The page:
Dispositional optimism and optimistic bias: Associations with cessation motivation, confidence, and attitudes

Health Psychol. 2022 Sep;41(9):621-629. doi: 10.1037/hea0001184. Epub 2022 Jul 28.


Objective: To test whether 2 conceptually overlapping constructs, dispositional optimism (generalized positive expectations) and optimistic bias (inaccurately low risk perceptions), may have different implications for smoking treatment engagement.

Method: Predominantly Black, low-income Southern Community Cohort study smokers (n = 880) self-reported dispositional optimism and pessimism (Life Orientation Test-Revised subscales: 0 = neutral, 12 = high optimism/pessimism), comparative lung cancer risk (Low/Average/High), and information to calculate objective lung cancer risk (Low/Med/High). Perceived risk was categorized as accurate (perceived = objective), optimistically-biased (perceived < objective), or pessimistically-biased (perceived > objective). One-way ANOVAs tested associations between dispositional optimism/pessimism and perceived risk accuracy. Multivariable logistic regressions tested independent associations of optimism/pessimism and perceived risk accuracy with cessation motivation (Low/High), confidence (Low/High), and precision treatment attitudes (Favorable/Unfavorable), controlling for sociodemographics and nicotine dependence.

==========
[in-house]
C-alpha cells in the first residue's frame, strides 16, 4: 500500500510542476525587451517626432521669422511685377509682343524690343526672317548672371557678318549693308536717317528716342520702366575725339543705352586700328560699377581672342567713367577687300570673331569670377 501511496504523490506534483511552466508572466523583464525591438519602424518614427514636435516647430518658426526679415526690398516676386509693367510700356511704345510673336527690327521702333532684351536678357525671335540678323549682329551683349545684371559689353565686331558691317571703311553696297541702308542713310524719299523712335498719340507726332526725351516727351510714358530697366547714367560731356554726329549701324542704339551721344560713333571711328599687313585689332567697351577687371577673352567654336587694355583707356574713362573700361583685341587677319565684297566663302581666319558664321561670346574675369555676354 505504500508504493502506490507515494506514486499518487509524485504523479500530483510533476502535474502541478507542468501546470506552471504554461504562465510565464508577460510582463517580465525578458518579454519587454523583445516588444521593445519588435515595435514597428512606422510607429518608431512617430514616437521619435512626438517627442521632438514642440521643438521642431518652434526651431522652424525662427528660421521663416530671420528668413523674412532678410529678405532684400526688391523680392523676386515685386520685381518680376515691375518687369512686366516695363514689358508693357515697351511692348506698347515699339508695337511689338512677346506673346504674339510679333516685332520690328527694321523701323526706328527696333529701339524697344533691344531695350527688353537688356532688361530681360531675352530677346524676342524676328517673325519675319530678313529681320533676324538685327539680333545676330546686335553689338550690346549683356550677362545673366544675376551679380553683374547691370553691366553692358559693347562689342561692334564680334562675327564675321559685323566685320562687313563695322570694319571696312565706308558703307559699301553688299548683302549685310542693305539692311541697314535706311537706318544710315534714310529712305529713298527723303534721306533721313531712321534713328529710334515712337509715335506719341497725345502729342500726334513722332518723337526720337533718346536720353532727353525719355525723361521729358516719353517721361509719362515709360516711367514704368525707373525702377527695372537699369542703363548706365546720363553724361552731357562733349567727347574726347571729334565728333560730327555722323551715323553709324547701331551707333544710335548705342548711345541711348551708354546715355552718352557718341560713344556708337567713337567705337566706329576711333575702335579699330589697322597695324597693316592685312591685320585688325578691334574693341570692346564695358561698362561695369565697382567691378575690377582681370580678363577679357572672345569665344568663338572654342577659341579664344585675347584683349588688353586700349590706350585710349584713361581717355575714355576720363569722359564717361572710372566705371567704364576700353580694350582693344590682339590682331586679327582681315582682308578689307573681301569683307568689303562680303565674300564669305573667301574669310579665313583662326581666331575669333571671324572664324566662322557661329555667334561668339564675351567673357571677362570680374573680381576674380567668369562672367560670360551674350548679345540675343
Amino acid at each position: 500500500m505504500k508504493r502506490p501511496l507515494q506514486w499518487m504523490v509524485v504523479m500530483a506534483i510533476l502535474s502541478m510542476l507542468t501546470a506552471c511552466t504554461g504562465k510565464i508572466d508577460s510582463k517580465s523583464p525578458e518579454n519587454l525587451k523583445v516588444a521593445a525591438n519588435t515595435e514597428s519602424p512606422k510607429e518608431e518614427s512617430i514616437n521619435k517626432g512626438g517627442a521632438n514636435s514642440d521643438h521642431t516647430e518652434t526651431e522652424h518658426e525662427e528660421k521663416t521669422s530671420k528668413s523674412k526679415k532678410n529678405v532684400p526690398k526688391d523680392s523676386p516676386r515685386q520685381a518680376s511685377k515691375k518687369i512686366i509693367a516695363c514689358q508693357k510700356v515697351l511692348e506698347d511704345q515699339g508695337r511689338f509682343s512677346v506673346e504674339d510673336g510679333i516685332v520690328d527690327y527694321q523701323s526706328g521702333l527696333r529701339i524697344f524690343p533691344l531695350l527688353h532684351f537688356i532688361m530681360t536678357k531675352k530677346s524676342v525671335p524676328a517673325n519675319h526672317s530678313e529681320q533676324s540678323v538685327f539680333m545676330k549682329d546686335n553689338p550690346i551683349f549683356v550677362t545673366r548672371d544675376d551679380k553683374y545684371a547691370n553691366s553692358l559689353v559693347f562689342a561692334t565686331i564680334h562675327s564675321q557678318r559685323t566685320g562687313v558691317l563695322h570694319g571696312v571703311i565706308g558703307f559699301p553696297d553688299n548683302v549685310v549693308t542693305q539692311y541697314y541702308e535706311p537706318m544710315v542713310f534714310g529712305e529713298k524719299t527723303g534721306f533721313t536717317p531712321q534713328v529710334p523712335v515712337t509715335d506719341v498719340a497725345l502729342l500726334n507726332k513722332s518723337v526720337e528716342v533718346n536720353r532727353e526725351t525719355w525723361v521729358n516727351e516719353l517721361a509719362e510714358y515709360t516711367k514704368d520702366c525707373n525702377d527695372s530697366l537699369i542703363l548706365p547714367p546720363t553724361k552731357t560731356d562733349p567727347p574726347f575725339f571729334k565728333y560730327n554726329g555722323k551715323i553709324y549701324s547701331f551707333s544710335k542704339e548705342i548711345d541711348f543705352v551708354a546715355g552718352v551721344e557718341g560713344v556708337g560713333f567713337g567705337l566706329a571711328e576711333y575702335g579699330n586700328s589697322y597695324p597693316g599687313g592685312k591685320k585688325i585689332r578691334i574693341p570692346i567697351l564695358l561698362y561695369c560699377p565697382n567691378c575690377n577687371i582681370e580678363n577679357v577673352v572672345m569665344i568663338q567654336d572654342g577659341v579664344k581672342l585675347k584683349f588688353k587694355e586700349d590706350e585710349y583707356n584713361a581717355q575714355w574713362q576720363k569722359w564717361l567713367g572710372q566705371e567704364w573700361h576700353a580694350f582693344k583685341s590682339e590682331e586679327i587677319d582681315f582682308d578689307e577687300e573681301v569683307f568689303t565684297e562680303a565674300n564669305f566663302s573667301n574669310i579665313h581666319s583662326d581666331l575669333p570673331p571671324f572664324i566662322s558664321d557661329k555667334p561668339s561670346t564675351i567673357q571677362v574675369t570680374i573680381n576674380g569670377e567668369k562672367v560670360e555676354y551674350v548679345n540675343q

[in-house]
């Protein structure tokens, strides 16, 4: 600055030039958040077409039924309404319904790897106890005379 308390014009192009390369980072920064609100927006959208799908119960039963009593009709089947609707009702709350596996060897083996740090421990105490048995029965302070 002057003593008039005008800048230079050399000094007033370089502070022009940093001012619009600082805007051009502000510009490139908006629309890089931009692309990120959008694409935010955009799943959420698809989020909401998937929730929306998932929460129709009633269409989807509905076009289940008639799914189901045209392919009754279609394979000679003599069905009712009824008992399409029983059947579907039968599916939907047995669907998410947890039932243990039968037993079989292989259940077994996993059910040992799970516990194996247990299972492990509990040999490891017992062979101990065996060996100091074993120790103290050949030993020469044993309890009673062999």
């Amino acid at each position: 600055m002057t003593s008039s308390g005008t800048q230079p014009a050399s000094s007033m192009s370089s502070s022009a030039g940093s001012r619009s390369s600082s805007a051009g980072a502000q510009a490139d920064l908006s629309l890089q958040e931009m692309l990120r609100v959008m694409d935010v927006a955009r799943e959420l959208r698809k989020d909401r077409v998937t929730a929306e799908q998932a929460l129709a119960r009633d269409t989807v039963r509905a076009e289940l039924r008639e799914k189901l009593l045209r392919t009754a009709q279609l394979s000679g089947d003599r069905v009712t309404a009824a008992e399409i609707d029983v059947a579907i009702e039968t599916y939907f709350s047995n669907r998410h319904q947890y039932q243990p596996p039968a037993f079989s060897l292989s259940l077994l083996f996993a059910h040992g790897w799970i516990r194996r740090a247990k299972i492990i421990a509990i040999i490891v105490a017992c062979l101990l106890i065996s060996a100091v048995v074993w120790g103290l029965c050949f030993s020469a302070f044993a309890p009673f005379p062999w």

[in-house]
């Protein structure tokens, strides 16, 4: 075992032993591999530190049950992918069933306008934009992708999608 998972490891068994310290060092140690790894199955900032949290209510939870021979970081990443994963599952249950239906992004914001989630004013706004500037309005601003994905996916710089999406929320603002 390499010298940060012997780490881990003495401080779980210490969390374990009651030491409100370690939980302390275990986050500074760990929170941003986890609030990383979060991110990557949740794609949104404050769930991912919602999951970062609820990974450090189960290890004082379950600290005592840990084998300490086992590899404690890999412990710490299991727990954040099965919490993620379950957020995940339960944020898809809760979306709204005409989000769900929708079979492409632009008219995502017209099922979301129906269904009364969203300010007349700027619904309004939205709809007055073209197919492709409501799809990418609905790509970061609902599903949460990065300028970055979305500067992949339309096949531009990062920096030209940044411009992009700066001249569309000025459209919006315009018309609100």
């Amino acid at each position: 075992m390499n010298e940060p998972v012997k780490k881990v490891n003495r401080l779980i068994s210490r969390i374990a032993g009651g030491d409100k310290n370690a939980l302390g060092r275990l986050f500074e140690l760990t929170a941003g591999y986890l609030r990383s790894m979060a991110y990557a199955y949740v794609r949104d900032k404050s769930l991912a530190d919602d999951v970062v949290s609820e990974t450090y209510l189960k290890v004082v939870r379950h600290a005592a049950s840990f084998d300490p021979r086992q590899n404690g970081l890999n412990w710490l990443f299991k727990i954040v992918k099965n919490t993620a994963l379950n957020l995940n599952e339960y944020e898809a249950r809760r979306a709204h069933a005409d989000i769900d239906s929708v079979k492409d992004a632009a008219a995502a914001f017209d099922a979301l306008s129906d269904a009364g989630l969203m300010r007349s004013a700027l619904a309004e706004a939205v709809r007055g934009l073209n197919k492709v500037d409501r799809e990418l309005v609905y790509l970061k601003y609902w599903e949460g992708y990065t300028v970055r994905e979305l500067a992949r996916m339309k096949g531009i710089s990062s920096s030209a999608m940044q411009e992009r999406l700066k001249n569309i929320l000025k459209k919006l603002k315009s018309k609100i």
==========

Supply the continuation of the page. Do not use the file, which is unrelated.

Results: Mean dispositional optimism/pessimism scores were 8.41 (SD = 2.59) and 5.65 (SD = 3.02), respectively. Perceived lung cancer risk was 38% accurate, 27% optimistically-biased, and 35% pessimistically-biased. Accuracy was unrelated to dispositional optimism (F(2, 641) = 1.23, p = .29), though optimistically-biased (vs. pessimistically-biased) smokers had higher dispositional pessimism (F(2, 628) = 3.17, p = .043). Dispositional optimism was associated with higher confidence (Adjusted odds ratio [AOR] = 1.71, 95% CI [1.42, 2.06], p < .001) and favorable precision treatment attitudes (AOR = 1.66, 95% CI [1.37, 2.01], p < .001). Optimistically-biased (vs. accurate) risk perception was associated with lower motivation (AOR = .64, 95% CI [.42, .98], p = .041) and less favorable precision treatment attitudes (AOR = .59, 95% CI [.38, .94], p = .029).

Conclusions: Dispositional optimism and lung cancer risk perception accuracy were unrelated. Dispositional optimism was associated with favorable engagement-related outcomes and optimistically-biased risk perception with unfavorable outcomes, reinforcing the distinctiveness of these constructs and their implications for smoking treatment. (PsycInfo Database Record (c) 2022 APA, all rights reserved).

MeSH terms

  • Cohort Studies
  • Humans
  • Lung Neoplasms*
  • Motivation*
  • Optimism
  • Personality